Why Digital Age Learning is important

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– By Nigel Paine –

In the current Global Human Capital Trends report, which Deloitte has produced for the last five years, the focus has exclusively turned to “rewriting the rules for the digital age”. In the Preface, the authors defend this focus by claiming that “in an age of disruption business and HR leaders are being pressed to rewrite the rules for how they organise, recruit, develop, manage and engage the 21st-century workforce”.

The point is to illustrate that the curve of technological disruption and change is far steeper than business productivity and that gap is the opportunity to improve performance. So digital age learning is both a reflection of technological change and opportunity, as well as a response to the wider changes in organisations and in society. Digital age learning is not a fad or a fashion but a critical shift in the demands made on employees as they grapple with fundamental changes in where and how they work and even what constitutes work.

Meanwhile, organisations have to be ever vigilant because the ability of outside organisations to fundamentally disrupt what they do is always present. This is why the Capgemini distinction between merely translating learning into a digital format and transforming learning using technologies to re-assess the purpose, function and outcomes of learning is such an important fundamental shift that every learning organisation should be undertaking. This, as the Deloitte report so aptly says, is a “new game, new rules”.

In a recent presentation the CEO of Microsoft, Satya Nadella, said that companies succeeding in digital transformation are doing four things:

  • Becoming more engaged with customers
  • Empowering their employees
  • Optimising how they run their business operations
  • Transforming the products and services they offer using digital content

It is almost inconceivable that any of those shifts are possible without the profound engagement of the staff concerned and the ability to relearn and reposition what they do. But to accomplish those four transformations requires a complete rethink of what learning is and how it should be delivered. The old model is too clumsy and slow to deliver results and too top down in the learning models that are being used.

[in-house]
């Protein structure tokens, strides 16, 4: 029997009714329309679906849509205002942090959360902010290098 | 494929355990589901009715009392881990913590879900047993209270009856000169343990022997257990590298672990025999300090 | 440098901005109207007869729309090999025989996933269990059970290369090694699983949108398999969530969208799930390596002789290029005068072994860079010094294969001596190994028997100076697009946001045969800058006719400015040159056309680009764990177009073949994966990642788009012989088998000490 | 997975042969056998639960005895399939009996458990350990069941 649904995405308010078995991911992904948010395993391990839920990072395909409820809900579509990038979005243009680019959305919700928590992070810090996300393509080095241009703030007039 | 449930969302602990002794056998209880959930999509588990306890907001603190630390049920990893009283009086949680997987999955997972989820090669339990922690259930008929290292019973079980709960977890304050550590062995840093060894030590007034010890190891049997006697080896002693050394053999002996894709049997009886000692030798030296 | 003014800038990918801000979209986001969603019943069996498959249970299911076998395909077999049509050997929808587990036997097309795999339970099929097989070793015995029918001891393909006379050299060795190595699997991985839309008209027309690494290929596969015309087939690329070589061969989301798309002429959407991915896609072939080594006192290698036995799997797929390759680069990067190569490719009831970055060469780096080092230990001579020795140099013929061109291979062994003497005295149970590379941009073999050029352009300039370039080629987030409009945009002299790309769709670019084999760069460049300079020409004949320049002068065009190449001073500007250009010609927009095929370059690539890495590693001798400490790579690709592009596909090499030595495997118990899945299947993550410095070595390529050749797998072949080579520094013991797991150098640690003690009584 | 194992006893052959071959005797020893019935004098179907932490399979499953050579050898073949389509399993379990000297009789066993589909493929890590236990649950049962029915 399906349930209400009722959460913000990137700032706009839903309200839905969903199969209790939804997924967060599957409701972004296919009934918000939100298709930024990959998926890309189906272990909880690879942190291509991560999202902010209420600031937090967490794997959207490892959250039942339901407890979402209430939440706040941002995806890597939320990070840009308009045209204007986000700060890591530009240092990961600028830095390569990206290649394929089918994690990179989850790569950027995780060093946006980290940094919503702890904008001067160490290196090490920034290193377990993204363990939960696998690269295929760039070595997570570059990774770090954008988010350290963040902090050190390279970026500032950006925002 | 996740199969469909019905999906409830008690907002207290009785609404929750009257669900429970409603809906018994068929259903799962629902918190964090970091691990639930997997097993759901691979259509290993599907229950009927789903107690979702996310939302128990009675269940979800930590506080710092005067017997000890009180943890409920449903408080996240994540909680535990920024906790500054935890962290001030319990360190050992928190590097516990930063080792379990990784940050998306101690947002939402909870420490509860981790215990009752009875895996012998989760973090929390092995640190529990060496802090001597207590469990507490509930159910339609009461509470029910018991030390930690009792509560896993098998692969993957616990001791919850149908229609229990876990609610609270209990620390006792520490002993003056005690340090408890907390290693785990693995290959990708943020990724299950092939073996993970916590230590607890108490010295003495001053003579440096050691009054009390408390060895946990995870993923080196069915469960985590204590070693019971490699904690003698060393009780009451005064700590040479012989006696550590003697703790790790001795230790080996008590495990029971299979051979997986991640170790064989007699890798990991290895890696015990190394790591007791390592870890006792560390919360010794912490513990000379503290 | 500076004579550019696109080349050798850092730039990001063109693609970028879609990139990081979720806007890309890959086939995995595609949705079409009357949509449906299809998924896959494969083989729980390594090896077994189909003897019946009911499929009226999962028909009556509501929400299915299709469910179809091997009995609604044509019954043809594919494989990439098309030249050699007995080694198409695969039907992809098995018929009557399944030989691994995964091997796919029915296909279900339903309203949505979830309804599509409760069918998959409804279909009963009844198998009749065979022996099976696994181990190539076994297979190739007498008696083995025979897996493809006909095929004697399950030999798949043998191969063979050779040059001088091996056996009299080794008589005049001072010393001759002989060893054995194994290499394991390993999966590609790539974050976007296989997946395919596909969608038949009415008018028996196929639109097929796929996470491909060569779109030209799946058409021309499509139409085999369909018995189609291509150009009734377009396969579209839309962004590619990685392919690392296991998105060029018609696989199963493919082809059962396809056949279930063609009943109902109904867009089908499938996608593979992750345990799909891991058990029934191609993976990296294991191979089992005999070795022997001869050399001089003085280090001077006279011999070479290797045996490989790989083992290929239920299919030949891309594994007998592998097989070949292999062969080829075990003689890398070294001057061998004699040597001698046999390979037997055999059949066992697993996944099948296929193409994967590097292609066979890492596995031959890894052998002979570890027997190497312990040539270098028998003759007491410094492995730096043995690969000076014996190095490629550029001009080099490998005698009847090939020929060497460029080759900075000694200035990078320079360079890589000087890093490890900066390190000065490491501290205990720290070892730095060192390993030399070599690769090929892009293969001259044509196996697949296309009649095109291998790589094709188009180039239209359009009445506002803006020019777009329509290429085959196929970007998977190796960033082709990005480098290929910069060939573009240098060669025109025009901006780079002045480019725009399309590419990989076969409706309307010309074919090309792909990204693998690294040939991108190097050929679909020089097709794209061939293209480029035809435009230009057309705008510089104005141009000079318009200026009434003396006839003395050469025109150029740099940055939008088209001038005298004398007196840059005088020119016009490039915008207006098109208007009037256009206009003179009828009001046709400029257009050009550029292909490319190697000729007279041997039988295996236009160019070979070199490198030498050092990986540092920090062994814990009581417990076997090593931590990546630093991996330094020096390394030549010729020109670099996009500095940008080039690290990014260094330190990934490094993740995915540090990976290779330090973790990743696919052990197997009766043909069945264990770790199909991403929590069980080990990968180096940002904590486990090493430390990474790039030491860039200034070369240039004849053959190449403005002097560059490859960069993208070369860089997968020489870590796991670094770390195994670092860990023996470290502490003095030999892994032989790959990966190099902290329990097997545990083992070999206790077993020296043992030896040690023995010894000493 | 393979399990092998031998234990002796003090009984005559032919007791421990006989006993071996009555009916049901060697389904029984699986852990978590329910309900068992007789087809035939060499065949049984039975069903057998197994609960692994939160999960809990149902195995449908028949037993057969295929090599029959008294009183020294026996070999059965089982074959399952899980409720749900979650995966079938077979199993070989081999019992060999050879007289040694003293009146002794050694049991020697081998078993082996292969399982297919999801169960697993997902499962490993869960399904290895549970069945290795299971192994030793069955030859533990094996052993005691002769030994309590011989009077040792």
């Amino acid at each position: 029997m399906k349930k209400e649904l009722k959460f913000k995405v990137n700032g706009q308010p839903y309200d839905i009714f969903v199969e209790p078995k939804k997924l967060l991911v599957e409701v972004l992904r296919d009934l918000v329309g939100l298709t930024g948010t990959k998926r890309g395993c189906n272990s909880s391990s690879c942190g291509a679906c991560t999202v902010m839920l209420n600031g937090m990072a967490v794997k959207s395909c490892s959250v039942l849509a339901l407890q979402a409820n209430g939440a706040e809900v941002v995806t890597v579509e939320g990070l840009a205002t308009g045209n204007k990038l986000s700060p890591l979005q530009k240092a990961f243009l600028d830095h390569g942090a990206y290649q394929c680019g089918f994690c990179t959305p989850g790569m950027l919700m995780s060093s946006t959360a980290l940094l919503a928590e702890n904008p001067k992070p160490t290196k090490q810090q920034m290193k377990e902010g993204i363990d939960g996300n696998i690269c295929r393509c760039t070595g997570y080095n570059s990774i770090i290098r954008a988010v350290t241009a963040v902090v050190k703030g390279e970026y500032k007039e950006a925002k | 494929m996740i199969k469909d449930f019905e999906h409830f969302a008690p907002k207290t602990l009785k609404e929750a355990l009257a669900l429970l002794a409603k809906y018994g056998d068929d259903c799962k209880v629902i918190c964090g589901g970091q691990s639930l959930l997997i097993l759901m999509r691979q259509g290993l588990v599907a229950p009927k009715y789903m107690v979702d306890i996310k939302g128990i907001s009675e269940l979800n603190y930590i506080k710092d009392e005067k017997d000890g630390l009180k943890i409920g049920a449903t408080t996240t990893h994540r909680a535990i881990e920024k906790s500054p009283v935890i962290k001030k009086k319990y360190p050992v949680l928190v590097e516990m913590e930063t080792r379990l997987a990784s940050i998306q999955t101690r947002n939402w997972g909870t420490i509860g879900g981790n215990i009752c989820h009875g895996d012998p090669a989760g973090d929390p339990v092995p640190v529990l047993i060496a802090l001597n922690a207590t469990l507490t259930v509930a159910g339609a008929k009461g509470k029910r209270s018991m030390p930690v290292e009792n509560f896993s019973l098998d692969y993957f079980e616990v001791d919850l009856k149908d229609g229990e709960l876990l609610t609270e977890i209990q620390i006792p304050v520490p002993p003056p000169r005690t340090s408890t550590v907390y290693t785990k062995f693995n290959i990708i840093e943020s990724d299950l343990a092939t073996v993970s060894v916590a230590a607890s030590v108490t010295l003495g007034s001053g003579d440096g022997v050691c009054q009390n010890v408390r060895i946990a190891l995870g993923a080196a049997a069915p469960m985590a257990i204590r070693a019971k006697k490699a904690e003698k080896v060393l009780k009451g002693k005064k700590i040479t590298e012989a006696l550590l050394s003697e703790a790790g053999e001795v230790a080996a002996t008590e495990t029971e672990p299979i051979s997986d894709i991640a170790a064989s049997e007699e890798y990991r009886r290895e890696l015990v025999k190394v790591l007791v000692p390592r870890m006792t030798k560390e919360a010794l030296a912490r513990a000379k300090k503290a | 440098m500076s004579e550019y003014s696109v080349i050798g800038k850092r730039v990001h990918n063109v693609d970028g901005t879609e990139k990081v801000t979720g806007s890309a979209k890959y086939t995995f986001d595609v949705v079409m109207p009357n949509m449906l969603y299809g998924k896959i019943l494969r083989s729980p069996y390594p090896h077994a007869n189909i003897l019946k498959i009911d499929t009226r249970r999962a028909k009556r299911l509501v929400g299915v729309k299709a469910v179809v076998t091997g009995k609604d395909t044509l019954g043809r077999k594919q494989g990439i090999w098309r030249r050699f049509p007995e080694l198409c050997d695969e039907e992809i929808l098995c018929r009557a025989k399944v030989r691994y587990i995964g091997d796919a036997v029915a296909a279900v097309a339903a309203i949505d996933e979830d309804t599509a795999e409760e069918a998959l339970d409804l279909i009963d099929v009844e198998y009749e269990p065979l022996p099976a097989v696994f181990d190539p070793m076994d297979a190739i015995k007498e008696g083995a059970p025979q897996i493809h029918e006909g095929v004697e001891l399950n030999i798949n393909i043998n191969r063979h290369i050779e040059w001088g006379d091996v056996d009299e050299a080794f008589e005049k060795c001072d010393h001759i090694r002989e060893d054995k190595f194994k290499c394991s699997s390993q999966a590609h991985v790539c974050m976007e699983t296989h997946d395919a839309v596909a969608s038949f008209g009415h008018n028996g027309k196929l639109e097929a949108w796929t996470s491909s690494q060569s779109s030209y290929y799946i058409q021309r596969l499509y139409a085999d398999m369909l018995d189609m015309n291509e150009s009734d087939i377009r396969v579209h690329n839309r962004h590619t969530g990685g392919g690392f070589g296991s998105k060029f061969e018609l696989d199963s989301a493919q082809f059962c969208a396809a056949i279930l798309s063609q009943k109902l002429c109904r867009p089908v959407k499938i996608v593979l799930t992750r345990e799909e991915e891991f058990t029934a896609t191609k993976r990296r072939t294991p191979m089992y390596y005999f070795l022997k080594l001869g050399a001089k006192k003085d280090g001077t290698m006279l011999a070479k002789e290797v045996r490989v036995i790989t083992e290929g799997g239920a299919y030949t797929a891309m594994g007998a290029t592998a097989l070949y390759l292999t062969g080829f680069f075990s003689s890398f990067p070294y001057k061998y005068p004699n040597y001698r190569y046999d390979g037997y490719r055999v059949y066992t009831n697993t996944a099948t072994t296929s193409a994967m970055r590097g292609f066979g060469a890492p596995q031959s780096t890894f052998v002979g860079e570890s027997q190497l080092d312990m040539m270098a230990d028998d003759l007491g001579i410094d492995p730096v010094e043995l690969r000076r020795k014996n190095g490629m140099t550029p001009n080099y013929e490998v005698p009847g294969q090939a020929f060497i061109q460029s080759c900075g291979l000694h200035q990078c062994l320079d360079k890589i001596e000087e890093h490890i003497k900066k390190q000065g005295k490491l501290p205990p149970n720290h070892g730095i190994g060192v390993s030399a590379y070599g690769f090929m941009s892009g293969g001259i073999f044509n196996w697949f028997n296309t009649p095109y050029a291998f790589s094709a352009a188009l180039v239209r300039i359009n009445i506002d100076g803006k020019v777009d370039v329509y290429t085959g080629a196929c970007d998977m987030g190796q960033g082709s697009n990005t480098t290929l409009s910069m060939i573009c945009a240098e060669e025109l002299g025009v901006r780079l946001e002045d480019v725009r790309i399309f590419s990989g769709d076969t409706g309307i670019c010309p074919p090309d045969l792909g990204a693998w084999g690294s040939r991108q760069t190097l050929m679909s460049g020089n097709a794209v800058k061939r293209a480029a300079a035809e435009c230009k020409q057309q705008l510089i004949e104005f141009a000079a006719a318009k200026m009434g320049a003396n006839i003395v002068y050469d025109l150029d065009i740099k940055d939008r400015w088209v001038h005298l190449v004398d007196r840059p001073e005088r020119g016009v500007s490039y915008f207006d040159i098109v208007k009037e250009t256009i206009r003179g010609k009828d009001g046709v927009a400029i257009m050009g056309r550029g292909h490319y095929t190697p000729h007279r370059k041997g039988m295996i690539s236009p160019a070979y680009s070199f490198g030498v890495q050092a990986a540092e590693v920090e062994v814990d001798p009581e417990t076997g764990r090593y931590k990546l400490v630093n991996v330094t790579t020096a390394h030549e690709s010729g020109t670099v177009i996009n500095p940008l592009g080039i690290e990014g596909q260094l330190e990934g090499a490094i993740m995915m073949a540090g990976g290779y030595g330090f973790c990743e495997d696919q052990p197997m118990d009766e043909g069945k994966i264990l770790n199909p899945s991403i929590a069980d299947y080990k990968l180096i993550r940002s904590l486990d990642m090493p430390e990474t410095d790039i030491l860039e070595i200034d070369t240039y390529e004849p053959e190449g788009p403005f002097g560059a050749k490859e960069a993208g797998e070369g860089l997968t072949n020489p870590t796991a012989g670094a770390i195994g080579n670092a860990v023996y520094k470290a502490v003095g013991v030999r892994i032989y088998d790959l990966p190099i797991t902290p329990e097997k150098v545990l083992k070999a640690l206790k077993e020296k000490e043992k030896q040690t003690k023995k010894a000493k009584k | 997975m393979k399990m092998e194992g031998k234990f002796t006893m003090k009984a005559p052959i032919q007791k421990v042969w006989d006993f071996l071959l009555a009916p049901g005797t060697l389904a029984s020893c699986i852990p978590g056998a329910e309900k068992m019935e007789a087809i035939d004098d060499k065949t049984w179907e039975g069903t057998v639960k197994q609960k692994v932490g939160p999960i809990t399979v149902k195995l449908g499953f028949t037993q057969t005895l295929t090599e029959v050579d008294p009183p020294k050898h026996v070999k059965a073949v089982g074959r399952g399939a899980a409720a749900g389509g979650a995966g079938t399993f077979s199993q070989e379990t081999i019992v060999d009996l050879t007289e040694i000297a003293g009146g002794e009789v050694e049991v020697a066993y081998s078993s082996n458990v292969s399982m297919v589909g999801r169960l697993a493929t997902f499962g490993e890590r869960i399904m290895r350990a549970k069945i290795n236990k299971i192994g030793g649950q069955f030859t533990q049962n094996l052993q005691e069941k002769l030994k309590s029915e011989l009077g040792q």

You could say, imitating Nadella, that those involved in learning have to become much more engaged with the staff they serve, develop new ways of empowering their employees to work it out themselves, to optimise the efficiency and effectiveness of the learning organisation and then transform those services they offer using digital content and digital processes. It is hard to see how you can separate the transformation of organisations from the necessary transformation of learning. And you could probably argue that the former is impossible without the latter.

A recent EFMD special interest group report on transparent and adaptive tolerant markets was called “When work is no longer work”. In some ways, the special interest group on digital age learning could have been named: “when learning is no longer learning”. Digital age learning signifies the almost complete merger of learning and work: work is learning and learning is work.

Nick Van Dam, the chief learning officer at McKinsey, recently gave his inaugural professorial lecture at Nyenrode Business Universiteit in the Netherlands. He chose to call his lecture, “Learn or Lose”. He termed this a “call to action” to help organisations deal with the “sweeping, rapid changes” that they face. This is as much a responsibility of the individual to embrace lifelong learning as it is of the organisation, which has a responsibility to upskill people and nurture new leaders.

Van Dam suggests that this incorporates two separate but related processes: the first is to enhance the strategic role of L&D, the second is to implement 21st-century L&D practices. At the core of this is innovation. Innovating learning and helping people innovate inside their organisations so that they can move fast and be comfortable working with uncertainty and complexity are at the heart of the changes.

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